La Valette, 5th July, 2023
It has been over 20 years since I left Brittany, the peninsula in north-west France, and I’ve been living abroad for more than 18 years now. Which means that, except for a few WhatsApp messages with friends, I don’t often speak Breton. However, when my wife got pregnant with our twins, I didn’t need to think twice: it was obvious to me that I would try to speak Breton with my children. It was natural.
My wife is Hungarian and we live in Malta where English is spoken at school. My 8-year-old sons therefore live in a linguistic jumble. I couldn’t see a reason why they would learn Hungarian, English, French, and not a word of Breton.
I grew up in Brittany, but unfortunately, like many people my age, Breton is not my native language. I was never taught to speak it, I learned to do it myself later on. In Brittany, due to a linguistic fracture, grandparents did not teach the language to their children, who consequently did not transmit it to their own children when they became parents. I regret that a lot.
There’s a lot of anger that stems from that, too, because the French state is responsible for this fracture. Until the 1950-1960’s, there was a real policy of francisation and “debretonisation”, of delegitimizing the Breton language, and a whole generation gave it up. People would rather speak bad French to their children than good Breton. Because of that denigration, people from the generation of my grandfather, who passed away two years ago, could no longer even see the point of speaking Breton. They thought: “A language of yokels and country bumpkins is it, now? Well, then we’re gonna speak French only!”
And that is how several generations among us were deprived of a language that used to be passed down in the family. The wound of this non-transmission drove me to learn Breton, to be curious about the culture, its history. There is also a streak of contrariness in my endeavor: since France intended to erase the Breton language, we are going to do the opposite. We will keep it alive and its culture as well.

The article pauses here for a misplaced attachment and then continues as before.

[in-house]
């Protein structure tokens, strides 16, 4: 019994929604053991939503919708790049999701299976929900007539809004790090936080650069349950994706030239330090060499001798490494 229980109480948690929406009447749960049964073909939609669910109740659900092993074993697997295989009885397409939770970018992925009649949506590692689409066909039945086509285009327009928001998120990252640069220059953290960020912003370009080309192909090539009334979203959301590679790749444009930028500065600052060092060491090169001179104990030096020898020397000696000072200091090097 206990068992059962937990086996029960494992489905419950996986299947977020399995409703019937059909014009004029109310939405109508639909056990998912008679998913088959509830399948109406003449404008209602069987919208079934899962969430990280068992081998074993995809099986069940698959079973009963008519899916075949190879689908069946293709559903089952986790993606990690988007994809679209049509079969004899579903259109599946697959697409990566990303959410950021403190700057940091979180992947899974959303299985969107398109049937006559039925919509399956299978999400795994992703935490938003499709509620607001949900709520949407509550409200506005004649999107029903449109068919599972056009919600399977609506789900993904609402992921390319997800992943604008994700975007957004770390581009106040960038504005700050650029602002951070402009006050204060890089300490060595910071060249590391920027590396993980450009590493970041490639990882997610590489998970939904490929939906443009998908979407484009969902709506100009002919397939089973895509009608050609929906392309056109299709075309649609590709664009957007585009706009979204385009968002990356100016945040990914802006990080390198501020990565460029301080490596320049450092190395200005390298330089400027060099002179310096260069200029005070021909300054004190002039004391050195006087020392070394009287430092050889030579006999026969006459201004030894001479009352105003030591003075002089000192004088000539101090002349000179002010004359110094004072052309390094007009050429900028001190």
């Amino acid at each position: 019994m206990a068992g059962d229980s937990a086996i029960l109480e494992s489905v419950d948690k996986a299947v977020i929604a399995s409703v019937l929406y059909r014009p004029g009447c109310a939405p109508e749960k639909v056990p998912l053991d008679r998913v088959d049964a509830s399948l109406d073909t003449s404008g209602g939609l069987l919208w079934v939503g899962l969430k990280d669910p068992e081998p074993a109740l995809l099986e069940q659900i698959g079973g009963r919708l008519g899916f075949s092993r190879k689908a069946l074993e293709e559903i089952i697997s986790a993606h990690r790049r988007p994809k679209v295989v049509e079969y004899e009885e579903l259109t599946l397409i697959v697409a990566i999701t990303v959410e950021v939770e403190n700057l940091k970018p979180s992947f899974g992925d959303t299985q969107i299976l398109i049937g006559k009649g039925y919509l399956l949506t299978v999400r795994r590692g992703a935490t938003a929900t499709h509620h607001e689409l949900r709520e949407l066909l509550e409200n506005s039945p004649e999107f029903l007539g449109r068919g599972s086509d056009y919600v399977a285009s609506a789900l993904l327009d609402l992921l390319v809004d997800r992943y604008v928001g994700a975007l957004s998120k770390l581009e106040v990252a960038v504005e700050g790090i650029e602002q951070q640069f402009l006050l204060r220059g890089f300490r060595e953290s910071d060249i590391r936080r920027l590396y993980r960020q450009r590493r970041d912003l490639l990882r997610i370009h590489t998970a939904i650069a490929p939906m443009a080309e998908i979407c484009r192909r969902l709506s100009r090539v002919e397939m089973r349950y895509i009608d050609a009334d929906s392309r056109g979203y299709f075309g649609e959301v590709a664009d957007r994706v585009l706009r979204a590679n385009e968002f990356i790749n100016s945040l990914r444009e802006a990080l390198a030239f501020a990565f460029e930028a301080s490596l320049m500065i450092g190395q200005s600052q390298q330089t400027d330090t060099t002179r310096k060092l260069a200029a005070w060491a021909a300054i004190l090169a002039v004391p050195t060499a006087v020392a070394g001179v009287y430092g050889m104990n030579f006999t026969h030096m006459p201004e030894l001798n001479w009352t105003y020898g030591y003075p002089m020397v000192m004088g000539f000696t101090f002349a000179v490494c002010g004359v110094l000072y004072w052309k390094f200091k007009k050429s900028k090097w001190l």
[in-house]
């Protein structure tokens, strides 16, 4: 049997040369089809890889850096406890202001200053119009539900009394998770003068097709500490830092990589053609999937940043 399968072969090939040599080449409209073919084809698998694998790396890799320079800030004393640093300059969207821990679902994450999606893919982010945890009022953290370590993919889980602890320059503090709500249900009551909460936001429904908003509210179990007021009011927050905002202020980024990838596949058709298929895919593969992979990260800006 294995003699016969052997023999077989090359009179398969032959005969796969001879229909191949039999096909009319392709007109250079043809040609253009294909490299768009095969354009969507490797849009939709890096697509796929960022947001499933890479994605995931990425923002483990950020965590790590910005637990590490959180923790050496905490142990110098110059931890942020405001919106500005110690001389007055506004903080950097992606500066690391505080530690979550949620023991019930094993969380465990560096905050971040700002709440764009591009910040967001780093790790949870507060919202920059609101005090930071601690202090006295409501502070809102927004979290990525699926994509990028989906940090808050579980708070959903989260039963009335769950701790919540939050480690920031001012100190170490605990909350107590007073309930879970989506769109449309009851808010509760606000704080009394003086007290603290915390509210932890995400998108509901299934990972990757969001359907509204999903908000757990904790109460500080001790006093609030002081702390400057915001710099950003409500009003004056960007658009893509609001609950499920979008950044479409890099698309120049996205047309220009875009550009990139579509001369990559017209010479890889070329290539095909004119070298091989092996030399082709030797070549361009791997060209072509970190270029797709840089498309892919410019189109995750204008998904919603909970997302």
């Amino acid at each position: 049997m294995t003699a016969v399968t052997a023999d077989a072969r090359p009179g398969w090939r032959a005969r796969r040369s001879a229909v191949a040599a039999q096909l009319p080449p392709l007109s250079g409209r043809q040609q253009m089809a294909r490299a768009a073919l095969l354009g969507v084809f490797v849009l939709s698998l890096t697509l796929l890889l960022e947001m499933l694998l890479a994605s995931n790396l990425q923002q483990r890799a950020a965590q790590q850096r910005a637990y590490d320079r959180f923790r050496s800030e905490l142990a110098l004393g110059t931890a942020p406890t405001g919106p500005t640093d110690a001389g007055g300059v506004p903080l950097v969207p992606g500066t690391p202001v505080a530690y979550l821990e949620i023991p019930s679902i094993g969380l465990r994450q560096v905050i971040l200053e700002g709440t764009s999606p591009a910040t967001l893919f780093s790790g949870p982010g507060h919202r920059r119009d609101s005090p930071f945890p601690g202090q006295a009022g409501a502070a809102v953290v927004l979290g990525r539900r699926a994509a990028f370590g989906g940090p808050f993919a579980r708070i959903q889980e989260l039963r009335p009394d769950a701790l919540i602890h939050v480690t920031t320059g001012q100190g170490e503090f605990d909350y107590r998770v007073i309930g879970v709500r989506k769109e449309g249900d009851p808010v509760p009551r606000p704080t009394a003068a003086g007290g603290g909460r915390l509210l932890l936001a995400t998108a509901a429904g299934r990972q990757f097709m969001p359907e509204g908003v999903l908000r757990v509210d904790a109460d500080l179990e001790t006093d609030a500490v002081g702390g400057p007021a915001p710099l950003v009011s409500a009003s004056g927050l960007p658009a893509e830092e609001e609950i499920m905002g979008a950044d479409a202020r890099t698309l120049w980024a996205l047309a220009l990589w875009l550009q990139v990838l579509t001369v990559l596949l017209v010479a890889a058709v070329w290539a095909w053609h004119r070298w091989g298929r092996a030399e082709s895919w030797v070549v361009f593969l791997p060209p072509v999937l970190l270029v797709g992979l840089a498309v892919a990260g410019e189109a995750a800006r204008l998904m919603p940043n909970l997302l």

I don’t raise my kids in a spirit of upholding their French identity. They have so many overlapping identities. They are 50% Hungarian, 50% Breton… and 50% expats! I say that without a hint of animosity. When we watch football and rugby, we’re rooting for France and we love that. But I teach them the very rich history of Brittany – nearly independent a thousand years before France –, not the love of the French flag. In fact, the one they have in their bedroom is far more white and black than three-coloured (the flag of Brittany is black and white, Ed.). The goal isn’t to raise independentists, but since they weren’t born nor did they grow up in France, there isn’t much about them that is French, except the fact that they are French-speakers.
Now, except for a few idioms and orders, I don’t speak Breton that much with them anymore, because they had to focus on Hungarian – more difficult to learn – and English for school. I think they will get back to it by themselves (these days I can’t listen to a single Breton song without them asking me to translate it word for word). And beyond the language, what matters is the sense of belonging: they are French citizens, but Breton first and foremost. For them, Breton is Yezh ar galon, the language of the heart.
Thomas is a Breton born and bred. He left the region when he was 18 and has been living in Malta for five years with his Hungarian wife and eight-year-old twins. Today, he is capable of conducting a conversation in eight languages, but he has one major regret. When he was a kid, his family never taught him Breton. And so, when his sons were born, he “naturally” decided to speak to them in the language.